One of the ARRL Colorado Section PIOs worked initially with the Sheriff’s Office PIO and then with the incident JIS (Joint Information System, an ICS function) to help get the word out via social media, since most of the local news media and many local hams already follow the local ARES accounts.

The incident transitioned back to local control on May 20 and we stood down from the RADO role at that time. The Mountain Amateur Radio Club did continue to disseminate info after that, but we also had some weather move in and significantly dampen the fire. I believe that they have ceased monitoring for hot spots. Total person hours was about 320 hrs. Photos can be found on the Pikes Peak ARES Facebook page. — John Bloodgood, KD0SFY, ARES Region 2 Emergency Coordinator, and ARES PIO, ARRL Colorado Section

Northern Florida Section — Testing Hurricane Shelters’ Communications Systems Resumes

Before 2020, St. Johns County ARES (SJC ARES, south of the large city of Jacksonville) tested each site designated as a hurricane shelter in the event of evacuation as to the ability to communicate via ARES amateur radio from the shelter to the county Emergency Operations Center (EOC). Each site is a school in the St. Johns County School District. There are 15 sites designated as possible hurricane shelters in the County. In addition to the shelters, ARES also conducts communications tests from the radio room at Flagler Hospital to the EOC.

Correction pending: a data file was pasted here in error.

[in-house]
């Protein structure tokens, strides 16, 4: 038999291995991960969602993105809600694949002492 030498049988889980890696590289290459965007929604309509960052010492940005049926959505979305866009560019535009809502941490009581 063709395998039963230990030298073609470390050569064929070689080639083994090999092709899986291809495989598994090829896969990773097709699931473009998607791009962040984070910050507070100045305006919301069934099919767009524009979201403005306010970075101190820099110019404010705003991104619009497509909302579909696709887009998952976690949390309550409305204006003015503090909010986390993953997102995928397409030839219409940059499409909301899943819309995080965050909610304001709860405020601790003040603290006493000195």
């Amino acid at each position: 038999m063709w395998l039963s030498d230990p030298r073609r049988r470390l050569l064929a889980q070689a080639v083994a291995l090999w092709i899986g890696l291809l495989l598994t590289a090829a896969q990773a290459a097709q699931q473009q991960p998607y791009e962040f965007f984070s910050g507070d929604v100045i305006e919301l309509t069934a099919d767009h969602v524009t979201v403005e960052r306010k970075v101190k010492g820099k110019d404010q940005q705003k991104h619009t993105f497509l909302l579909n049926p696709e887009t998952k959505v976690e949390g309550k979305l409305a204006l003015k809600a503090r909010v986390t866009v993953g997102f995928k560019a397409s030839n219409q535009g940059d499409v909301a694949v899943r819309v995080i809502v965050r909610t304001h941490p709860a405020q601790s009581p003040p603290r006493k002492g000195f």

The tests have varied in format from year to year. In each year, the test was performed with individual operators proceeding to a number of shelters with their own equipment and connecting to the pre-installed antenna at each shelter. In one year, as an additional one-time test, the operators were to try to communicate with a low-powered handheld transceiver, point-to-point with the EOC.